Topics discussed in this section include:
Traditional enterprise applications are, for the most part, self-contained monolithic programs which have limited access to one another's procedures and data. They are usually cumbersome to build and expensive to maintain because even simple changes require the entire program to be recompiled and retested.
By contrast, applications built using distributed objects such as CORBA naturally lend themselves to a multitiered architecture, fostering a neat separation of concerns. A three-tiered application has a user interface code layer, a computation code (or business logic) layer, and a database access layer. All interaction between the layers occurs via the interfaces that all CORBA objects must publish. The diagram below illustrates the transition from monolithic applications to multi-tiered, modular applications.
The user-interface tier is the layer of user interaction. Its focus is on efficient
user interface design and accessibility throughout your organization.
The user interface tier can reside on the user's desktop, on your organization's
intranet, or on the World Wide Web (Internet). Several user interface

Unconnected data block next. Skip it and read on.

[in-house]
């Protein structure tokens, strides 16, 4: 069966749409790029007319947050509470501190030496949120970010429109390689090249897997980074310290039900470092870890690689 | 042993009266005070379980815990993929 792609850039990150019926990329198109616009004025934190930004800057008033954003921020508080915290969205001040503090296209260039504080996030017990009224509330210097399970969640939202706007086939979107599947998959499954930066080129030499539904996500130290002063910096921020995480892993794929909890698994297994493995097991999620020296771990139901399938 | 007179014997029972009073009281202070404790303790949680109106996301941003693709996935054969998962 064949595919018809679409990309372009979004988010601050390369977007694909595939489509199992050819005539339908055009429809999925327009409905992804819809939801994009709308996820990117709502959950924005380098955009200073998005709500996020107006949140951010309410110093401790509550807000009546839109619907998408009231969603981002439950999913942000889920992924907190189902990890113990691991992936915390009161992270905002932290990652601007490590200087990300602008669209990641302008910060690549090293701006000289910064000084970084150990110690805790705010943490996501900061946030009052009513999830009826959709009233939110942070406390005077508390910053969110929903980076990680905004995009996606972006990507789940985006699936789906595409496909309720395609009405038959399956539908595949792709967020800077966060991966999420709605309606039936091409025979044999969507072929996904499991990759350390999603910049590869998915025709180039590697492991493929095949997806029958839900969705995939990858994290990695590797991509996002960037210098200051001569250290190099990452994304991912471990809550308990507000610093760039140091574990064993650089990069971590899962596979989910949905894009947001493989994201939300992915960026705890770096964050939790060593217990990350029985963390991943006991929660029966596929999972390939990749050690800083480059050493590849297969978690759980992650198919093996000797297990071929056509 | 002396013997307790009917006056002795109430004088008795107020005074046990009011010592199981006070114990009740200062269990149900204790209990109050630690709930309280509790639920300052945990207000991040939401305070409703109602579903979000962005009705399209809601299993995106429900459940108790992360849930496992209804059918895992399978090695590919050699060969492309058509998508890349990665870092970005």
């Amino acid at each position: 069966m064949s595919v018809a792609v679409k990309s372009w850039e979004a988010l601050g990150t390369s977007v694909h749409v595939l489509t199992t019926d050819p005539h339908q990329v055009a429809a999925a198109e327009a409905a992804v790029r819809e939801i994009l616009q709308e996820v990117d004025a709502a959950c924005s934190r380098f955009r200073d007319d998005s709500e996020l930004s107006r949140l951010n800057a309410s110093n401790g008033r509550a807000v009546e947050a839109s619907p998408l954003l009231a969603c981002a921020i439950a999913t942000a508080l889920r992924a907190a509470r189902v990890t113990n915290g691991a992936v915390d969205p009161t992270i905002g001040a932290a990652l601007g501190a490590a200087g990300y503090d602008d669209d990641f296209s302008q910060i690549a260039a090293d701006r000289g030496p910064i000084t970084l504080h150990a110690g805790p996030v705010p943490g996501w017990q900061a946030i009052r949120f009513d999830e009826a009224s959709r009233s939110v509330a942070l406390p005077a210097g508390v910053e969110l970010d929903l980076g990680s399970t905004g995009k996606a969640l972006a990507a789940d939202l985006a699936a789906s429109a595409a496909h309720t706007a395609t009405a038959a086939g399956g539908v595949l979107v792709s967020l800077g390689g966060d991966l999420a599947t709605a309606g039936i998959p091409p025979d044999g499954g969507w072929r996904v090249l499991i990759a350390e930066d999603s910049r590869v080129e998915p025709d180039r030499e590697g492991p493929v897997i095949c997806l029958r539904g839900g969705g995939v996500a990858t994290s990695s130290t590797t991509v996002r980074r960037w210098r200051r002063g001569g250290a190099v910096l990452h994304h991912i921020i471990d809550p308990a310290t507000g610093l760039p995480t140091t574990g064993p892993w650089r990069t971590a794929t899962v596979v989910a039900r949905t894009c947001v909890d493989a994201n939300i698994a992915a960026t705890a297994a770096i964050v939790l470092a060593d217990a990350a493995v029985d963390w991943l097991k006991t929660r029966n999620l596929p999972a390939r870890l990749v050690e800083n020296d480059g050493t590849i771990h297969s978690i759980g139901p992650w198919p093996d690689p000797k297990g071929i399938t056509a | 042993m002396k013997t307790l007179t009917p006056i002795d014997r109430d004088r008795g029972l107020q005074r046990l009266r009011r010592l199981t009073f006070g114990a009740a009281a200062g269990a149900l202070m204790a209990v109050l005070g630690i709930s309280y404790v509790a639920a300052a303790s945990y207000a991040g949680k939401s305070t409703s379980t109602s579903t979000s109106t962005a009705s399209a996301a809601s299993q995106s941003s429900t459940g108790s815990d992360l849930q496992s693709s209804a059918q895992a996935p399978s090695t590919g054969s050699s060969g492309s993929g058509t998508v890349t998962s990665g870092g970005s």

may be deployed which access the same server. The UI tier usually invokes
methods on the business logic tier and thus acts as a client of the
business logic servers.
Service (Server) Tier
The service, or business logic layer, is server-based code
with which the client code
interacts. The business logic layer is made up of business objects -
CORBA objects that perform logical business functions such as inventory
control, budget, sales orders, and billing. These objects invoke methods
on Data Store tier objects.
Data Store (Database) Tier
The data store layer is made up of objects that encapsulate database routines
and interact directly with
the DBMS product(s). For example, a hypothetical
method might be implemented to obtain data from a relational
database via the appropriate SQL